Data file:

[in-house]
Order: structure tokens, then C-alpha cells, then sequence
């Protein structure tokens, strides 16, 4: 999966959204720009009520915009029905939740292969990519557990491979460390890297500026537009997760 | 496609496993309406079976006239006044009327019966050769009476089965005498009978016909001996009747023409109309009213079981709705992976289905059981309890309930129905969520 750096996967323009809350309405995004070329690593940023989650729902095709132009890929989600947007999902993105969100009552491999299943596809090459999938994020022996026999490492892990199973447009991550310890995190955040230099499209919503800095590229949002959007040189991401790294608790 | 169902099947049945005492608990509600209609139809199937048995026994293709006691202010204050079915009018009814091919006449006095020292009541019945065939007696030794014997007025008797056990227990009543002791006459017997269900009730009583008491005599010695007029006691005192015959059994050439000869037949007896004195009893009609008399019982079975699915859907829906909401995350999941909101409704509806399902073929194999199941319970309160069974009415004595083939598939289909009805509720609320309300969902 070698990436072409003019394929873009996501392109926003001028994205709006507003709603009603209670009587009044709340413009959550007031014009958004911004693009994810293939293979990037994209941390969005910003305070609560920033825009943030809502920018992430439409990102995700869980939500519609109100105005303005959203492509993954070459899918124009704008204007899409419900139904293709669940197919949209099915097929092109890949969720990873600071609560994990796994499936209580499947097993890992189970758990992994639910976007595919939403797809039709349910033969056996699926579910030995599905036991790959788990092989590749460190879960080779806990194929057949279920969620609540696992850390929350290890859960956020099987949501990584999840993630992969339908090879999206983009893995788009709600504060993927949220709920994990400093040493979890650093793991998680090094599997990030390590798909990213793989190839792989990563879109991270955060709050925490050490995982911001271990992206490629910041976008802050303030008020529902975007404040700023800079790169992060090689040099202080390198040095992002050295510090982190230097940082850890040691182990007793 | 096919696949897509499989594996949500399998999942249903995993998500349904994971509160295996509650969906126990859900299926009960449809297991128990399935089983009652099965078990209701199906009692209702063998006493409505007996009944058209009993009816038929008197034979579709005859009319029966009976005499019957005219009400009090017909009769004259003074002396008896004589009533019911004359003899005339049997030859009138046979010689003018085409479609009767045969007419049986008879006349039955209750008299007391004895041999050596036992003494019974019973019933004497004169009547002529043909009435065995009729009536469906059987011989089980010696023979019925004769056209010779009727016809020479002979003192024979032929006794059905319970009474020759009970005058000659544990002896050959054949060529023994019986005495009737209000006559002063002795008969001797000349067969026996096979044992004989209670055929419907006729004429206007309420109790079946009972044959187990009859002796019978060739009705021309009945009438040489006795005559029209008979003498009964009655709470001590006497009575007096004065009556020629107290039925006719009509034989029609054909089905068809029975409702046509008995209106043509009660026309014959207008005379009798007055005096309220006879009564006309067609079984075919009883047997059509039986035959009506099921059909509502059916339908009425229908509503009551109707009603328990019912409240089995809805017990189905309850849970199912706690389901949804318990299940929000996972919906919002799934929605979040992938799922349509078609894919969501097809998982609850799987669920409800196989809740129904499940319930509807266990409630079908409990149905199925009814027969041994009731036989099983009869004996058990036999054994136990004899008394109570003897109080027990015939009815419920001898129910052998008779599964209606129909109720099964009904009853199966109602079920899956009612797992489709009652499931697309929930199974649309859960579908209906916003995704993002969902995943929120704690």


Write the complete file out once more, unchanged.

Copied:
[in-house]
Order: structure tokens, then C-alpha cells, then sequence
């Protein structure tokens, strides 16, 4: 999966959204720009009520915009029905939740292969990519557990491979460390890297500026537009997760 | 496609496993309406079976006239006044009327019966050769009476089965005498009978016909001996009747023409109309009213079981709705992976289905059981309890309930129905969520 750096996967323009809350309405995004070329690593940023989650729902095709132009890929989600947007999902993105969100009552491999299943596809090459999938994020022996026999490492892990199973447009991550310890995190955040230099499209919503800095590229949002959007040189991401790294608790 | 169902099947049945005492608990509600209609139809199937048995026994293709006691202010204050079915009018009814091919006449006095020292009541019945065939007696030794014997007025008797056990227990009543002791006459017997269900009730009583008491005599010695007029006691005192015959059994050439000869037949007896004195009893009609008399019982079975699915859907829906909401995350999941909101409704509806399902073929194999199941319970309160069974009415004595083939598939289909009805509720609320309300969902 070698990436072409003019394929873009996501392109926003001028994205709006507003709603009603209670009587009044709340413009959550007031014009958004911004693009994810293939293979990037994209941390969005910003305070609560920033825009943030809502920018992430439409990102995700869980939500519609109100105005303005959203492509993954070459899918124009704008204007899409419900139904293709669940197919949209099915097929092109890949969720990873600071609560994990796994499936209580499947097993890992189970758990992994639910976007595919939403797809039709349910033969056996699926579910030995599905036991790959788990092989590749460190879960080779806990194929057949279920969620609540696992850390929350290890859960956020099987949501990584999840993630992969339908090879999206983009893995788009709600504060993927949220709920994990400093040493979890650093793991998680090094599997990030390590798909990213793989190839792989990563879109991270955060709050925490050490995982911001271990992206490629910041976008802050303030008020529902975007404040700023800079790169992060090689040099202080390198040095992002050295510090982190230097940082850890040691182990007793 | 096919696949897509499989594996949500399998999942249903995993998500349904994971509160295996509650969906126990859900299926009960449809297991128990399935089983009652099965078990209701199906009692209702063998006493409505007996009944058209009993009816038929008197034979579709005859009319029966009976005499019957005219009400009090017909009769004259003074002396008896004589009533019911004359003899005339049997030859009138046979010689003018085409479609009767045969007419049986008879006349039955209750008299007391004895041999050596036992003494019974019973019933004497004169009547002529043909009435065995009729009536469906059987011989089980010696023979019925004769056209010779009727016809020479002979003192024979032929006794059905319970009474020759009970005058000659544990002896050959054949060529023994019986005495009737209000006559002063002795008969001797000349067969026996096979044992004989209670055929419907006729004429206007309420109790079946009972044959187990009859002796019978060739009705021309009945009438040489006795005559029209008979003498009964009655709470001590006497009575007096004065009556020629107290039925006719009509034989029609054909089905068809029975409702046509008995209106043509009660026309014959207008005379009798007055005096309220006879009564006309067609079984075919009883047997059509039986035959009506099921059909509502059916339908009425229908509503009551109707009603328990019912409240089995809805017990189905309850849970199912706690389901949804318990299940929000996972919906919002799934929605979040992938799922349509078609894919969501097809998982609850799987669920409800196989809740129904499940319930509807266990409630079908409990149905199925009814027969041994009731036989099983009869004996058990036999054994136990004899008394109570003897109080027990015939009815419920001898129910052998008779599964209606129909109720099964009904009853199966109602079920899956009612797992489709009652499931697309929930199974649309859960579908209906916003995704993002969902995943929120704690």